Eradicate Malaria

Eradicating malaria remains a topic of discussion. Specifically, is it possible? The Houston Chronicle this morning raised the possibility as it notes the efforts of Exxon and The United Methodist Church to provide bednets to children in malarial regions of the world through Nothing But Nets. The Chronicle makes an interesting point: the region that is now Houston was once considered uninhabitable because of malaria. But the effort to rid the humid, wet region of malaria was successful and modern-day Houston exists in large part as a result.

The Center for Global Development recounts the current conversation about eradication. It’s not without controversy. The effort to eradicate in the 1930s came close but as progress was made funds were cut and abatement programs slowed. The parasite re-grouped and roared back stronger than before. We live with the result today; a drug resistant parasite that’s extraordinarily adaptable.

The British journal Lancet discusses the risks if the world isn’t successful–an even more resilient foe, wasted resources, a demoralized public health sector and, worst of all, more deaths. If the effort is successful however–and it will take years–it could result in stronger national health systems, more effective treatment of related, interconnected diseases and a reduction in sick people and fatalities. The Lancet says the challenge issued by Bill and Melinda Gates at the Malaria Forum sponsored by their foundation last month was a risky, courageous act. But, as Melinda Gates said, it is ethically unacceptable anyone should die of malaria in today’s world.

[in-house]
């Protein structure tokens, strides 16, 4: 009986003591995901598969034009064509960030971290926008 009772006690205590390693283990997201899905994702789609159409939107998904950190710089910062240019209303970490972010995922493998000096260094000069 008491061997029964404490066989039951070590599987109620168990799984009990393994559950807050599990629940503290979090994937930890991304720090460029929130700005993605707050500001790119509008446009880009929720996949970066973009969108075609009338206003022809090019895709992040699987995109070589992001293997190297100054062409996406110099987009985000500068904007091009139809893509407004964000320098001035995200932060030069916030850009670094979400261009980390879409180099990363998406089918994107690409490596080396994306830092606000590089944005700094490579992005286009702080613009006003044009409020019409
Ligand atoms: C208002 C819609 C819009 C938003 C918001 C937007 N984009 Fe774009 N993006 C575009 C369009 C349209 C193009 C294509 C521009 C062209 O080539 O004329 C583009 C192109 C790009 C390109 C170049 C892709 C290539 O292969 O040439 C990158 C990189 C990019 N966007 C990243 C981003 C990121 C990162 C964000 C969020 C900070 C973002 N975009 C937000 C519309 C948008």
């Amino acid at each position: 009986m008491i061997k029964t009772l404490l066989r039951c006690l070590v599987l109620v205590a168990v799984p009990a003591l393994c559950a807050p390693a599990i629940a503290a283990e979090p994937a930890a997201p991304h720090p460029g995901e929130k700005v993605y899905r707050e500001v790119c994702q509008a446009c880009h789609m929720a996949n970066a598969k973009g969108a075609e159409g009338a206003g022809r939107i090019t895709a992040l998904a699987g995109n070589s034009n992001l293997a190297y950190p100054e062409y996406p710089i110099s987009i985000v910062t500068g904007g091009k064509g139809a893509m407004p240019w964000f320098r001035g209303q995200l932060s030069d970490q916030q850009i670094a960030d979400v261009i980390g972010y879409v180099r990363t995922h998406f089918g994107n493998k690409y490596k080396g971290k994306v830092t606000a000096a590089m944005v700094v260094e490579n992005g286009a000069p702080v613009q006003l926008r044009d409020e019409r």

Eradication will require new partnerships of scale to cover whole nations with nets as well as to support residual spraying, better water management, vaccines and treatment. But, the potential for these partnerships to form and achieve success has never been better. And given the tragic toll of suffering and lost lives, it seems irresponsible, if not morally repugnant to do less.

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